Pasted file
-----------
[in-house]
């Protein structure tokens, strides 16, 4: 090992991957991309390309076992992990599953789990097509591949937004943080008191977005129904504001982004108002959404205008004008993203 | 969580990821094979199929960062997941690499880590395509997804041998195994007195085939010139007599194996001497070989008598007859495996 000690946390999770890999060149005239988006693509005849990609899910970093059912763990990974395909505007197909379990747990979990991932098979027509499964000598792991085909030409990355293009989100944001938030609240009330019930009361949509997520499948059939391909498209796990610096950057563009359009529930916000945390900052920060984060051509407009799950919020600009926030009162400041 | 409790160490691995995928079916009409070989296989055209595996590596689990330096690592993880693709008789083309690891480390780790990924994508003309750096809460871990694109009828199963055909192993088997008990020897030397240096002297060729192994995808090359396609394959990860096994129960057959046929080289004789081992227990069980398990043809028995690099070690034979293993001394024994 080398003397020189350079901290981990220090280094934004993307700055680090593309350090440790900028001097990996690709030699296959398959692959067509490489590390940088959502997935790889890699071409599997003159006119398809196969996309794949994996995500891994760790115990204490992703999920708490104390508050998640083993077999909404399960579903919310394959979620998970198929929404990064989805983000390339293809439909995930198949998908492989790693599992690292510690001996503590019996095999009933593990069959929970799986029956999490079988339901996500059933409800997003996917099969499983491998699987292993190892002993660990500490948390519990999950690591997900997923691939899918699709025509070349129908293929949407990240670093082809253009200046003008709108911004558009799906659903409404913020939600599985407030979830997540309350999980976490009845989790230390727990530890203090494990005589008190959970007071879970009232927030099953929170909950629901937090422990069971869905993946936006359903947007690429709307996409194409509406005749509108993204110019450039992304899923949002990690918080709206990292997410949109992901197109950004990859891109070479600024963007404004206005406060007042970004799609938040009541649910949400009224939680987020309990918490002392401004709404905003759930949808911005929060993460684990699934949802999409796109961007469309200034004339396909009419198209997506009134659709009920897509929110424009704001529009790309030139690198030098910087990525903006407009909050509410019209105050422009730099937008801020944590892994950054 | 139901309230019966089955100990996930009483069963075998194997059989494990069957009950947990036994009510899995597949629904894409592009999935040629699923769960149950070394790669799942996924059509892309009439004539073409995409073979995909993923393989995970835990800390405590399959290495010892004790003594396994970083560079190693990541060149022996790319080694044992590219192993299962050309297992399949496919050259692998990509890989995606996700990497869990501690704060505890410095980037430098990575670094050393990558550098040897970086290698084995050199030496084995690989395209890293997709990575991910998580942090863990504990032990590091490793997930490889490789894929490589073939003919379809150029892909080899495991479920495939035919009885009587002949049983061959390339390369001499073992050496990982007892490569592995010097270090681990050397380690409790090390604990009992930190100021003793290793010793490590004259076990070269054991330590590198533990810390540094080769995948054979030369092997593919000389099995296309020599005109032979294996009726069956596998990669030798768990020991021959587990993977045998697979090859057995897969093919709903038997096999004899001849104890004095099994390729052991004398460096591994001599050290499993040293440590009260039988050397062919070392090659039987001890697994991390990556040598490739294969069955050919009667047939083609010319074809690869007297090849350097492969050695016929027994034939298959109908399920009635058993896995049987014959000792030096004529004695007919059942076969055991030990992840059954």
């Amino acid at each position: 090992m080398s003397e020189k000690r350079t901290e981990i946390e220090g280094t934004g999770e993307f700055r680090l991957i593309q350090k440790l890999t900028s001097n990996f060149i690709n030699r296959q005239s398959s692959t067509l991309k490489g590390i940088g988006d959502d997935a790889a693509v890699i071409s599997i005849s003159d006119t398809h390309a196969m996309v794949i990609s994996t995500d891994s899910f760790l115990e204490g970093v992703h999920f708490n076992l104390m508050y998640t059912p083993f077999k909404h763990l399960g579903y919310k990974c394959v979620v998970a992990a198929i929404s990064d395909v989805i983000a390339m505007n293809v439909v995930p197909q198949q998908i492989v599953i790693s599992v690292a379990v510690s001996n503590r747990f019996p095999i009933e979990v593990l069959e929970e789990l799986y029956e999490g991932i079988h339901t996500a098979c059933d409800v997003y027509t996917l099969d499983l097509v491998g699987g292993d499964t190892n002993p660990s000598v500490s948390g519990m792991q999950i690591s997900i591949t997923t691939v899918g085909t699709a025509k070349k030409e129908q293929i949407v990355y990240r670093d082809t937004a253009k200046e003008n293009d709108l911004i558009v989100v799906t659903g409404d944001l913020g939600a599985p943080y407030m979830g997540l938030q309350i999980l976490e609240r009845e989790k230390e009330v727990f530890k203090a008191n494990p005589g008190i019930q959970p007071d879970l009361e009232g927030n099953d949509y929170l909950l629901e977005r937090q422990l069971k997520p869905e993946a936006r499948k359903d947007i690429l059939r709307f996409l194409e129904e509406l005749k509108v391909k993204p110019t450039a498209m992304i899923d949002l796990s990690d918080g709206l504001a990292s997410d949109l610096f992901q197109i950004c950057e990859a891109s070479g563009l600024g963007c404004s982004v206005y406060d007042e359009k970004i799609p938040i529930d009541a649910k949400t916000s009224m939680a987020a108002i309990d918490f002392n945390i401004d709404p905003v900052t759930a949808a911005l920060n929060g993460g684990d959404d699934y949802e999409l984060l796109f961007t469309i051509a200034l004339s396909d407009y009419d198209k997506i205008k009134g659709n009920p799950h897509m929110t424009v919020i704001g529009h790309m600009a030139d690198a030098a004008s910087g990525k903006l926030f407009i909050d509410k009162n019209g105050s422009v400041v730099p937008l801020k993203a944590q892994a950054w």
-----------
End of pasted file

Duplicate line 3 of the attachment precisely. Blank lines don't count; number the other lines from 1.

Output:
């Amino acid at each position: 090992m080398s003397e020189k000690r350079t901290e981990i946390e220090g280094t934004g999770e993307f700055r680090l991957i593309q350090k440790l890999t900028s001097n990996f060149i690709n030699r296959q005239s398959s692959t067509l991309k490489g590390i940088g988006d959502d997935a790889a693509v890699i071409s599997i005849s003159d006119t398809h390309a196969m996309v794949i990609s994996t995500d891994s899910f760790l115990e204490g970093v992703h999920f708490n076992l104390m508050y998640t059912p083993f077999k909404h763990l399960g579903y919310k990974c394959v979620v998970a992990a198929i929404s990064d395909v989805i983000a390339m505007n293809v439909v995930p197909q198949q998908i492989v599953i790693s599992v690292a379990v510690s001996n503590r747990f019996p095999i009933e979990v593990l069959e929970e789990l799986y029956e999490g991932i079988h339901t996500a098979c059933d409800v997003y027509t996917l099969d499983l097509v491998g699987g292993d499964t190892n002993p660990s000598v500490s948390g519990m792991q999950i690591s997900i591949t997923t691939v899918g085909t699709a025509k070349k030409e129908q293929i949407v990355y990240r670093d082809t937004a253009k200046e003008n293009d709108l911004i558009v989100v799906t659903g409404d944001l913020g939600a599985p943080y407030m979830g997540l938030q309350i999980l976490e609240r009845e989790k230390e009330v727990f530890k203090a008191n494990p005589g008190i019930q959970p007071d879970l009361e009232g927030n099953d949509y929170l909950l629901e977005r937090q422990l069971k997520p869905e993946a936006r499948k359903d947007i690429l059939r709307f996409l194409e129904e509406l005749k509108v391909k993204p110019t450039a498209m992304i899923d949002l796990s990690d918080g709206l504001a990292s997410d949109l610096f992901q197109i950004c950057e990859a891109s070479g563009l600024g963007c404004s982004v206005y406060d007042e359009k970004i799609p938040i529930d009541a649910k949400t916000s009224m939680a987020a108002i309990d918490f002392n945390i401004d709404p905003v900052t759930a949808a911005l920060n929060g993460g684990d959404d699934y949802e999409l984060l796109f961007t469309i051509a200034l004339s396909d407009y009419d198209k997506i205008k009134g659709n009920p799950h897509m929110t424009v919020i704001g529009h790309m600009a030139d690198a030098a004008s910087g990525k903006l926030f407009i909050d509410k009162n019209g105050s422009v400041v730099p937008l801020k993203a944590q892994a950054w």